Arkansas law enforcement addresses recent school threats | #schoolsaftey

LITTLE ROCK, Ark. — Just about a month into the school year, the Pulaski County Sheriff’s Office said they’ve responded to multiple bomb threats to schools, explaining some of them started on social media.

But even empty threats disrupt learning, add stress and can come with severe consequences.

On Monday, Mills University Studies High evacuated in response to a bomb threat, and while everyone was safe, it still cut into class time.

“It’s more of a disappointment that we’re still having to deal with these situations,” Mills teacher Anthony Trentacosta said. “It was right in the middle of the presentation when they came over the intercom to have us leave our classrooms and walk to the stadium to clear the school.”

The Pulaski County Special School District has been dealing with three different threats recently, one of a handful across Arkansas.

PCSSD Executive Director of Communications Jessica Duff said even the scares can take a mental toll.

“Last week, when I was at one of our middle schools that experienced a threat,” Duff said. “A group of students were afraid to even come out of the classroom when the first-period bell rang.”

Whether it originates on social media or in person, Duff said the district takes every threat seriously.

“It has disciplinary action ramifications,” Duff said. “Not only within the school district but with law enforcement.”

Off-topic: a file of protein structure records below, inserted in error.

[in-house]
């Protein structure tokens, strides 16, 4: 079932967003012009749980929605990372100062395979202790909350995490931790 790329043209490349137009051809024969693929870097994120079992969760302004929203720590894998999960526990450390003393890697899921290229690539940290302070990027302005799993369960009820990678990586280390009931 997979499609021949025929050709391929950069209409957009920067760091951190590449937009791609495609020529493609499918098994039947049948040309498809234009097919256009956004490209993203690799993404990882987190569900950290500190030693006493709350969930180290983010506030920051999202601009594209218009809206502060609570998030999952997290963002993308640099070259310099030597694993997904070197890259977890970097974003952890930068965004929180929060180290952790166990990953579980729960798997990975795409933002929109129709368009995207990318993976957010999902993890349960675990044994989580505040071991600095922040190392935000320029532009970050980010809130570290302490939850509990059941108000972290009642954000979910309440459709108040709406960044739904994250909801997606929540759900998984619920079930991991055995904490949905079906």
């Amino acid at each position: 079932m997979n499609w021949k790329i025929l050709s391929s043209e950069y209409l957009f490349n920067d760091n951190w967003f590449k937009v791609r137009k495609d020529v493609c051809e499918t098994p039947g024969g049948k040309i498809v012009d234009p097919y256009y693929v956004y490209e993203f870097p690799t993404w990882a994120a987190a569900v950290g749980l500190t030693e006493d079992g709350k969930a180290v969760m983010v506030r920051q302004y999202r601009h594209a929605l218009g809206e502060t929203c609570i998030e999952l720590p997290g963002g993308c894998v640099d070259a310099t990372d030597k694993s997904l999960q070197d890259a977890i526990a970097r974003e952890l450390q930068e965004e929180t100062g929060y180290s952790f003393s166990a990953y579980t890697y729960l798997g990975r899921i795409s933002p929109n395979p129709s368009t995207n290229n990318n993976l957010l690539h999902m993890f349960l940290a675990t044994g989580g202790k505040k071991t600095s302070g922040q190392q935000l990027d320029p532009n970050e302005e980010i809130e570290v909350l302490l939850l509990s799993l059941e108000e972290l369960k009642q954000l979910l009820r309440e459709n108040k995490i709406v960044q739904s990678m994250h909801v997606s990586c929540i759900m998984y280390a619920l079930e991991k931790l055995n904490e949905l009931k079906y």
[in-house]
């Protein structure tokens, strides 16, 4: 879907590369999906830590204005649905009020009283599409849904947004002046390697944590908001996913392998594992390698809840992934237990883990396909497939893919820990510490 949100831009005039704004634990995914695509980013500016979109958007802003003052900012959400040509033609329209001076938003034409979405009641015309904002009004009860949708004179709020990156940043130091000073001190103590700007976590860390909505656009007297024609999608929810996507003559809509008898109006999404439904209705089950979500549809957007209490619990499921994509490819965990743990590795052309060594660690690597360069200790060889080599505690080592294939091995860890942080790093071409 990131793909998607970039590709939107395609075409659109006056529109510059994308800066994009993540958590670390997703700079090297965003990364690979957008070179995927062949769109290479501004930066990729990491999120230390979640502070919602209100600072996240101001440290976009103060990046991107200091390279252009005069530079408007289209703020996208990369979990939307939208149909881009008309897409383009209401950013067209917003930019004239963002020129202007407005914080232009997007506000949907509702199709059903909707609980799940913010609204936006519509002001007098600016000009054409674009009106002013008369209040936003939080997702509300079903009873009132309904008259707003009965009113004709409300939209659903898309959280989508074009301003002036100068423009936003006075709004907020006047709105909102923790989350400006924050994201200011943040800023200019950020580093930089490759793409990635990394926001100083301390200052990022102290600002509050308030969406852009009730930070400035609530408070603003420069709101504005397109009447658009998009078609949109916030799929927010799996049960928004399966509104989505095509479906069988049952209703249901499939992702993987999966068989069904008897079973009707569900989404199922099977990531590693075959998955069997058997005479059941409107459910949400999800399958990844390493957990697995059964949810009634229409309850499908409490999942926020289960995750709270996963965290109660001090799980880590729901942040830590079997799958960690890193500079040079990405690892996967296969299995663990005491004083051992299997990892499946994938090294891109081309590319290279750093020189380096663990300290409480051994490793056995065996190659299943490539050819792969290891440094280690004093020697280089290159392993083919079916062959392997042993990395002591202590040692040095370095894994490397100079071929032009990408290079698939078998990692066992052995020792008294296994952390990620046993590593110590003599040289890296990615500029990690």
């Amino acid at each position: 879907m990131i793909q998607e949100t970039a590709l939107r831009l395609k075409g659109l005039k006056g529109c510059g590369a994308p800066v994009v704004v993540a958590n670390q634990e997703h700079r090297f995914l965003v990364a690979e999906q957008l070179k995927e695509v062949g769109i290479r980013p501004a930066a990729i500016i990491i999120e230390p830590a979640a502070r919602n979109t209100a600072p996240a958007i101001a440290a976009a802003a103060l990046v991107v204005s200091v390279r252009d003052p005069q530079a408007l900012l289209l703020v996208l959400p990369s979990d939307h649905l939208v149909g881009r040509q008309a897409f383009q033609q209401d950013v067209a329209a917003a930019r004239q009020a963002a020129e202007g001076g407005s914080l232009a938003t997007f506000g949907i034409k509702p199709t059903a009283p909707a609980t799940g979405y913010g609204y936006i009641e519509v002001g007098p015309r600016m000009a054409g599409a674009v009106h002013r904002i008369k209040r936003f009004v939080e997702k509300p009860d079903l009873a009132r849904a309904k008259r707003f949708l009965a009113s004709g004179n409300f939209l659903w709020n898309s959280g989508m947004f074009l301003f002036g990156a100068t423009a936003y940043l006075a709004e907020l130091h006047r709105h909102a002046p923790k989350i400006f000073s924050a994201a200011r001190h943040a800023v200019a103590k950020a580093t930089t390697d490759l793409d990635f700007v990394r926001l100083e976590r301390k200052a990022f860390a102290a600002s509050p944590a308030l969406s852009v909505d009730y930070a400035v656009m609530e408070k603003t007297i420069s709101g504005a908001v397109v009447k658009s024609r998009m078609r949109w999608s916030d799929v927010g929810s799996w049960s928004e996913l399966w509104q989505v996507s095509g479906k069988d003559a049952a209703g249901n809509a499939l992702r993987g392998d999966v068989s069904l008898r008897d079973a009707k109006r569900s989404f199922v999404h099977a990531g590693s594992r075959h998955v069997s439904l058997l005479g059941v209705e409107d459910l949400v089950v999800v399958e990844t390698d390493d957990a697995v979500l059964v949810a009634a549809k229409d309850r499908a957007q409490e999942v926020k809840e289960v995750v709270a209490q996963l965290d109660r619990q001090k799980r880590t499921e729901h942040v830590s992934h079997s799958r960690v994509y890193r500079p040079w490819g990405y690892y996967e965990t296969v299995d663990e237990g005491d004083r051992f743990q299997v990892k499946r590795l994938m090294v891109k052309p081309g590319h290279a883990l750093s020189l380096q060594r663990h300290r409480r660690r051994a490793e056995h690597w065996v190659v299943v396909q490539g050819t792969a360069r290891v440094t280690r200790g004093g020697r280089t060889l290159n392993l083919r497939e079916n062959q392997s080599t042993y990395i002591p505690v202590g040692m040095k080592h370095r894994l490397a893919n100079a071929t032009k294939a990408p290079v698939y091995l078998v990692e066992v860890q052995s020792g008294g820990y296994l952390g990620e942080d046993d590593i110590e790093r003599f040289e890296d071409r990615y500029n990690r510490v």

Meanwhile, Pulaski County Sheriff’s Office Public Information Officer Kristin Knox emphasized that threats are no joke.

“I think that students don’t understand the severity of making those types of threats,” Knox said. “You may be trying to get out of a quiz or upset at a teacher or another student, but is it worth getting criminal charges behind that?”

The sheriff’s office also asks anyone who sees something suspicious to report it.

“Even if you hear other students around you,” Knix said. “Tell somebody because you never know what can happen or occur next.”

In addition, the sheriff’s office said they’d help respond to any emergency just like they did at PCCSD on Monday.

“Multiple agencies were there in a matter of minutes to ensure the safety of the school, the students, the staff, ” Knox said. “We all work together.”

The school district is now asking parents to help and talk to their kids about how serious these threats are.

“Just being cognizant of the severity of making a threat,” Duff said. “That it’s people’s lives that are impacted when you do this, and it’s not something to joke about.”

Prosecutors have discretion when charging a child caught making a school threat. However, a student could face a misdemeanor offense.

In 2021, the state convened a school safety commission to develop school safety recommendations.

Cheryl May, the committee chair, told us most of those recommendations have been implemented. However, they’re still working on more like a statewide anonymous reporting system and more guidance on lockdown drills.

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